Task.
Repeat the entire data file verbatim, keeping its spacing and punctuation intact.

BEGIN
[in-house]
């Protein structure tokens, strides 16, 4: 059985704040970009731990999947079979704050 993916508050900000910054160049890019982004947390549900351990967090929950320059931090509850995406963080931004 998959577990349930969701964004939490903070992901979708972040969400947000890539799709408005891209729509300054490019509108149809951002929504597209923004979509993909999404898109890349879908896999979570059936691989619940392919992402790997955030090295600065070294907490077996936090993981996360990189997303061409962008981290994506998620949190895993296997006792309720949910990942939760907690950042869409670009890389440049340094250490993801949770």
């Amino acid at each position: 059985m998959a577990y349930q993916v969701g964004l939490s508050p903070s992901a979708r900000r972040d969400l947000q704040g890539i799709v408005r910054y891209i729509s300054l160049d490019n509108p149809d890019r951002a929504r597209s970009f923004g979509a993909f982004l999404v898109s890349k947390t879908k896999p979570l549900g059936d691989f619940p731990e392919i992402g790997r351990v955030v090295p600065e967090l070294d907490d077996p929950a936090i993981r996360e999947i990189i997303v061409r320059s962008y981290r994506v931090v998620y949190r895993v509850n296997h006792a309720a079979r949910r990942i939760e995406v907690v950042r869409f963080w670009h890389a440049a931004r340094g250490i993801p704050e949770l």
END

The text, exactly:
[in-house]
């Protein structure tokens, strides 16, 4: 059985704040970009731990999947079979704050 993916508050900000910054160049890019982004947390549900351990967090929950320059931090509850995406963080931004 998959577990349930969701964004939490903070992901979708972040969400947000890539799709408005891209729509300054490019509108149809951002929504597209923004979509993909999404898109890349879908896999979570059936691989619940392919992402790997955030090295600065070294907490077996936090993981996360990189997303061409962008981290994506998620949190895993296997006792309720949910990942939760907690950042869409670009890389440049340094250490993801949770």
């Amino acid at each position: 059985m998959a577990y349930q993916v969701g964004l939490s508050p903070s992901a979708r900000r972040d969400l947000q704040g890539i799709v408005r910054y891209i729509s300054l160049d490019n509108p149809d890019r951002a929504r597209s970009f923004g979509a993909f982004l999404v898109s890349k947390t879908k896999p979570l549900g059936d691989f619940p731990e392919i992402g790997r351990v955030v090295p600065e967090l070294d907490d077996p929950a936090i993981r996360e999947i990189i997303v061409r320059s962008y981290r994506v931090v998620y949190r895993v509850n296997h006792a309720a079979r949910r990942i939760e995406v907690v950042r869409f963080w670009h890389a440049a931004r340094g250490i993801p704050e949770l």